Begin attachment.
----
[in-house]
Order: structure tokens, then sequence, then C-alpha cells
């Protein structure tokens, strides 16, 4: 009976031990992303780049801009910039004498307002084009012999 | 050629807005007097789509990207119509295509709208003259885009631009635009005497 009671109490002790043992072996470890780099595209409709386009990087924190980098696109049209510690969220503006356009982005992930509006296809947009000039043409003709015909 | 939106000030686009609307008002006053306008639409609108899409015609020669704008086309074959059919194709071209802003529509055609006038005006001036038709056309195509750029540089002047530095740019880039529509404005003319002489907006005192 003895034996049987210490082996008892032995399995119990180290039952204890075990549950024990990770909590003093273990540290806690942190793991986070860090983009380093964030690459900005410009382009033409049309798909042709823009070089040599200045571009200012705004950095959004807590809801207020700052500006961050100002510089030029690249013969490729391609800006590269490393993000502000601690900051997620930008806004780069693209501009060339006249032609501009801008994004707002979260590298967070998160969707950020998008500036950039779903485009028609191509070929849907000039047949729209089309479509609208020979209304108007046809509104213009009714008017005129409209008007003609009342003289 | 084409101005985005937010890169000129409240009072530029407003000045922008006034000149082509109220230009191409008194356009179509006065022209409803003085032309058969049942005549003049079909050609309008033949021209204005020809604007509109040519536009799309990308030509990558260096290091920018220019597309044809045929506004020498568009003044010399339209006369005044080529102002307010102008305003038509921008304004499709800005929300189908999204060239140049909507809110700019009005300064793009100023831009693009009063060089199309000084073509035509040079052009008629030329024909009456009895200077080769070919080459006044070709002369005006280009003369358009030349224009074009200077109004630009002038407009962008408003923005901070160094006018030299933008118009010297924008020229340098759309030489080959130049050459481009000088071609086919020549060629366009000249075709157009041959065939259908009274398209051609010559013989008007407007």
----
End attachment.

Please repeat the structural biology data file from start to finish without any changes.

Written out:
[in-house]
Order: structure tokens, then sequence, then C-alpha cells
């Protein structure tokens, strides 16, 4: 009976031990992303780049801009910039004498307002084009012999 | 050629807005007097789509990207119509295509709208003259885009631009635009005497 009671109490002790043992072996470890780099595209409709386009990087924190980098696109049209510690969220503006356009982005992930509006296809947009000039043409003709015909 | 939106000030686009609307008002006053306008639409609108899409015609020669704008086309074959059919194709071209802003529509055609006038005006001036038709056309195509750029540089002047530095740019880039529509404005003319002489907006005192 003895034996049987210490082996008892032995399995119990180290039952204890075990549950024990990770909590003093273990540290806690942190793991986070860090983009380093964030690459900005410009382009033409049309798909042709823009070089040599200045571009200012705004950095959004807590809801207020700052500006961050100002510089030029690249013969490729391609800006590269490393993000502000601690900051997620930008806004780069693209501009060339006249032609501009801008994004707002979260590298967070998160969707950020998008500036950039779903485009028609191509070929849907000039047949729209089309479509609208020979209304108007046809509104213009009714008017005129409209008007003609009342003289 | 084409101005985005937010890169000129409240009072530029407003000045922008006034000149082509109220230009191409008194356009179509006065022209409803003085032309058969049942005549003049079909050609309008033949021209204005020809604007509109040519536009799309990308030509990558260096290091920018220019597309044809045929506004020498568009003044010399339209006369005044080529102002307010102008305003038509921008304004499709800005929300189908999204060239140049909507809110700019009005300064793009100023831009693009009063060089199309000084073509035509040079052009008629030329024909009456009895200077080769070919080459006044070709002369005006280009003369358009030349224009074009200077109004630009002038407009962008408003923005901070160094006018030299933008118009010297924008020229340098759309030489080959130049050459481009000088071609086919020549060629366009000249075709157009041959065939259908009274398209051609010559013989008007407007």